Customer Segmentation Guide: How to Segment Audiences and the 6 Customer Types

Professional Services crm system

Imagine knowing what makes each customer tick, what drives their buying decisions, and how to craft compelling pitches. That’s the power of customer segmentation.


While every customer is unique, understanding their shared characteristics and needs is key to unlocking sales magic.


This guide equips your sales team with the know-how to segment your customer base using your CRM. There will be no more guessing—just targeted action, proactive sales, and the sweet taste of success.

Customer Segmentation Guide- How to Segment Audiences and the 6 Customer Types

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What is Customer Segmentation?

Customer segmentation is the process of dividing your customers or leads into smaller groups based on shared characteristics. 


By segmenting your customers, you’ll understand their needs and preferences better. You can tailor sales strategies and product offerings accordingly, which enhances customer satisfaction, loyalty, and profitability.


How to Segment Customers

Here is the step-by-step guide on how to do customer segmentation.


  1. Define Your Goals

What are the goals of segmenting customers? Whether it’s to enhance sales performance, elevate customer service, or optimize marketing campaign outcomes, clarify your objectives.


  1. Gather Data

Retrieve customer data, purchase histories, survey responses, and support ticket information from your CRM system, and consolidate them. 


  1. Group Customers into Specific Segments

Decide the most suitable type of customer segmentation for your business and customers. Establish key characteristics for each segment and begin organizing your customers accordingly.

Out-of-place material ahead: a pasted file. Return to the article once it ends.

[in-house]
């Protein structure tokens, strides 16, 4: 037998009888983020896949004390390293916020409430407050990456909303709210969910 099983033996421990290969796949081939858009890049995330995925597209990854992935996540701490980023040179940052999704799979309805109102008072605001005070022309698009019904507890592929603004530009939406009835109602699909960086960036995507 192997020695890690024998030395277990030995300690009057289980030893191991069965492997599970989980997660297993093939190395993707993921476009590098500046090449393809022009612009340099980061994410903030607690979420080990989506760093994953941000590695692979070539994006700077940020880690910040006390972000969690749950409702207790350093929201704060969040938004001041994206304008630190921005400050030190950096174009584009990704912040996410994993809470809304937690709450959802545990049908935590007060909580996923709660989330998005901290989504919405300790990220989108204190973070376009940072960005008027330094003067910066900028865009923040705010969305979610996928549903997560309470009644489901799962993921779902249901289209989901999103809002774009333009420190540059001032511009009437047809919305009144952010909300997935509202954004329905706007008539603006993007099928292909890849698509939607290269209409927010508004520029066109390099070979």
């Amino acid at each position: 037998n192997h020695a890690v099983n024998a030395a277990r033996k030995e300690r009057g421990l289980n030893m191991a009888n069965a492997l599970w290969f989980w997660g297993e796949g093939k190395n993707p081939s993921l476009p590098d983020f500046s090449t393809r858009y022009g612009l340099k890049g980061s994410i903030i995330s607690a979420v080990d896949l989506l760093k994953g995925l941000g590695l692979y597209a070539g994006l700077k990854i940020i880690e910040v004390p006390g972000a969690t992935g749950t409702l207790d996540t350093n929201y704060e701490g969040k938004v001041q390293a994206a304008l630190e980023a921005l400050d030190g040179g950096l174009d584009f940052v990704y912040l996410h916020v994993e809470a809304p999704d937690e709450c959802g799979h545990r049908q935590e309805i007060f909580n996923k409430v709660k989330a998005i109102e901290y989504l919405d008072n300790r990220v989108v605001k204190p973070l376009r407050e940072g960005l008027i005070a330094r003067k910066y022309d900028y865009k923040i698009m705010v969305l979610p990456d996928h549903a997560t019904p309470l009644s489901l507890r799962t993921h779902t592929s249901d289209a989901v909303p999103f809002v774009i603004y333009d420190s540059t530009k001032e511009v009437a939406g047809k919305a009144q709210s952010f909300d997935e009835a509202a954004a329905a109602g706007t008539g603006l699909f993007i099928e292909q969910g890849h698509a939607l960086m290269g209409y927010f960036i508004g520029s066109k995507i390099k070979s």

6 Types of Customer Segmentation

There are many ways to segment your customers, and it can vary depending on your industry and the products or services you sell. To help you get started, use the following six customer segments.


6 Types of Customer Segmentation


1. Demographic Segmentation


Based on shared demographic characteristics, such as age, gender, occupation, education, and income. This segmentation helps in developing targeted sales approaches, product offerings, and pricing strategies.


Use case: Financial consultant (professional services).


  • High-income clients: offer portfolio management services, tax-minimization strategies, and customized investment portfolios.
  • Low-income clients: provide debt consolidation counseling, offer financial literacy workshops, and connect clients to appropriate resources.


2. Geographic Segmentation


Based on physical location, such as countries, regions, neighborhoods, or even zip codes. This allows you to tailor the offerings, marketing, and resource allocation based on specific local needs and trends.


Use case: Construction companies.


  • Growing city: target your marketing towards developers and offer services for multi-purpose construction projects.
  • Retirement community: focus on remodeling services for aging populations and accessible home design.
  • University town: highlight experience in building student housing and offer competitive pricing.


3. Value-Based Segmentation